The Tunnel – #writephoto


Photo by Sue Vincent

This is the first story of the “Towards the Light Series.  The Table Contents is here.

— — — —

“Dad!  Dad!”

Cate and Leo came running up to the back of the house, where I was doing chores.

“Whoa, calm down, what’s the rush?  Being chased by a hornet again?” I asked.

“Dwarves, Dad,” Leo said.  At eleven, he was Cate’s elder by two years and often the instigator in their little escapades.

“Dwarves?” I asked.

“Mmm-Hmm, Daddy,” Cate said.  “We saw them.  Four of ‘em.”

“Dwarves, like ‘Hi-Ho, Hi-Ho’ Snow White style, or dwarves like The Hobbit?”

“Snow White,” Cate yelled simultaneously with Leo yelling, “The Hobbit!”

“So, tell me a little about these dwarves that are part of cartoons and fantasy books.”

They looked at each other for a moment.  Cate nodded to Leo.  I hid my laugh.  They usually aren’t quite as transparent with their stories.

“We were hiding in the pines to see if there really was a pack of coyotes that drink by the stream when we heard voices.  Four little guys, about this tall came out of the woods on the other side.”  He used his hands to indicate just below his shoulders, which put them up to my belly button.  “They had long beards.  Cate screamed.”  He threw a dark look at his sister.  “They turned and ran back into the woods.  We tried to follow and think they went into a tunnel.  Come, we’ll show you.”

“Sure.  Hold on.  I have to put this stuff away.”  I was curious about what they had up their sleeves.

We lived pretty far out into the countryside and back in the woods.  Our property was surrounded by conservation land, so I never worried about them running free and encouraged their imagination.  They took to it like fish in water and thought of screen time as a rainy-day activity or some type of punishment when the weather was nice.  They knew every inch of land better than I did.

I followed them out to the stream and then across to the woods on the other side.  A short distance from the stream there was a small cliff.  My heart skipped a beat when I saw the kids climb up to a ledge about eight or nine feet up.   Following, I discovered that there were well-worn steps carved into the wall.  They were subtle, and hard to see, yet it made climbing to the ledge a snap.  The only problem was how closely spaced they were, made more for children than adults.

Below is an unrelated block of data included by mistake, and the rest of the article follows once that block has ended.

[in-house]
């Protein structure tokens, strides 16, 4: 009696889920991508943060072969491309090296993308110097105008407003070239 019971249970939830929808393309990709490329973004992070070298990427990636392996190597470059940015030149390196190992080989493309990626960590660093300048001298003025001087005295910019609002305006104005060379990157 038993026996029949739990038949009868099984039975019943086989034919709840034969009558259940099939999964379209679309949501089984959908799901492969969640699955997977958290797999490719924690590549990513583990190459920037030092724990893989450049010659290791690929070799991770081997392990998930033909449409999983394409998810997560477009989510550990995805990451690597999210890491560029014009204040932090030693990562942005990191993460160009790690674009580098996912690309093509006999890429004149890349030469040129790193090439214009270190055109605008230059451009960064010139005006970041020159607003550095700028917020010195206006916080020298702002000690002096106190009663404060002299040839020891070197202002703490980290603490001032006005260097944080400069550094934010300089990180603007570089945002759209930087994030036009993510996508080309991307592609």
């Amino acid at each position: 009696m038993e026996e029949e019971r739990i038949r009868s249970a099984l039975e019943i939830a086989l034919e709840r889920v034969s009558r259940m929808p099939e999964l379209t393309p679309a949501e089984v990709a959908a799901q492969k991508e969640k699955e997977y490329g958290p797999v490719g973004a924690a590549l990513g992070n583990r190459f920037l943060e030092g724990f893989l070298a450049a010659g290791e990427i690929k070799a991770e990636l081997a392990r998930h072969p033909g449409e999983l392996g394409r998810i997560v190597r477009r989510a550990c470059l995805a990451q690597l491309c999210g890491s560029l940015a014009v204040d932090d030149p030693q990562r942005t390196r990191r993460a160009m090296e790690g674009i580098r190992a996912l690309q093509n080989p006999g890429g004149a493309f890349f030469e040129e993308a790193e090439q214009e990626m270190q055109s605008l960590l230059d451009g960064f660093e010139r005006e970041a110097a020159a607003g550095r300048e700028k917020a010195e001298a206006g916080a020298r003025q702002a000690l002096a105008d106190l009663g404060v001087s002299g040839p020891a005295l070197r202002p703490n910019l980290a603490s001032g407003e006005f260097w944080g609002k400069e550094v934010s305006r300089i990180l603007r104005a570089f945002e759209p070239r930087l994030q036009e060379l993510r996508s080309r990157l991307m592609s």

Impossible to see from the ground, I discovered that the ledge funneled back to the entrance to a cave.    Looking closer, I decided it wasn’t natural, but had been carved by hand.  Perhaps it was a mine.  I had heard that back in the late 19th century there was a little mining activity in the region, but they never did well enough for large scale operations to be opened up.   The tunnel was only about four feet in diameter, perhaps wider than tall, so I thought it was very small for a mine.  On the other hand, the few mines I had seen were very rough affairs.

The entrance was very tidy and there was no sign of any animals.  I gulped my fear back, got down on my hands and knees, and went a short distance in.

The tunnel was amazingly well made.  It was almost perfectly circular, maybe five foot in diameter, with the bottom cut straight to make a nice level area for walking, or, in my case, crawling.  The walls were very smooth, though obviously shaped by hand.  I continued down, for it was gently pitched back into the hill side, for a minute or two.   It was too dark.  I knew I’d have to come back with flashlights.

Being slightly claustrophobic, I turned around.  The light streaming through the entrance seemed overly bright, like looking directly at a spotlight.  I could make out shifting silhouettes that I knew were kids watching me from the entrance.

I heard a noise behind me.  Fearing a bear, or perhaps something worse, I swiveled around.  My brain barely had time to register that several very small people were rushing at me before something struck me.  All went dark.

So, here we come to a cliff hanger.  I will continue this at another time, perhaps next week’s “writephoto, perhaps sooner.  I hope you enjoyed it so far.

(Towards the Light – <–Previous — Table of Contents –  Next–>)

— —

This was written for Sue Vincent‘s weekly #writephoto challenge.

65 thoughts on “The Tunnel – #writephoto

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    1. trentpmcd Post author

      Thanks! And I posted the next installment earlier today. another cliff hanger, with some lines stolen from the old Batman TV shows to finish it out (Same blog time, same blog channel ;) )


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        1. trentpmcd Post author

          It depends. I often start out seat of the pants, but if it gets too long, like The Old Mill story, at some point I have to plot it out to make sense. I am thinking this will be relatively short (maybe 4 or 5 chapters), but that’s what i thought about other serialized stories I’ve done…

          Liked by 1 person

            1. trentpmcd Post author

              It is possible I’ll just do one more chapter – I’m not sure yet. I do not want to get involved in another serialized novel yet! But a handful of chapters, like I recently did with Embers, would work.

              Liked by 1 person

    1. trentpmcd Post author

      And almost a literal cliff-hanger for the kids… I’ve noticed that. In real life I’m a little too claustrophobic to spend too much time exploring caves, but they’re great for fiction.


      1. Sue Vincent

        The kids will always be ready for adventures :) I guarantee you would not have been claustrophobic in at least one of the caves we explored recently… it will take me a while to get that far in the journey, but wait and see :)

        Liked by 1 person


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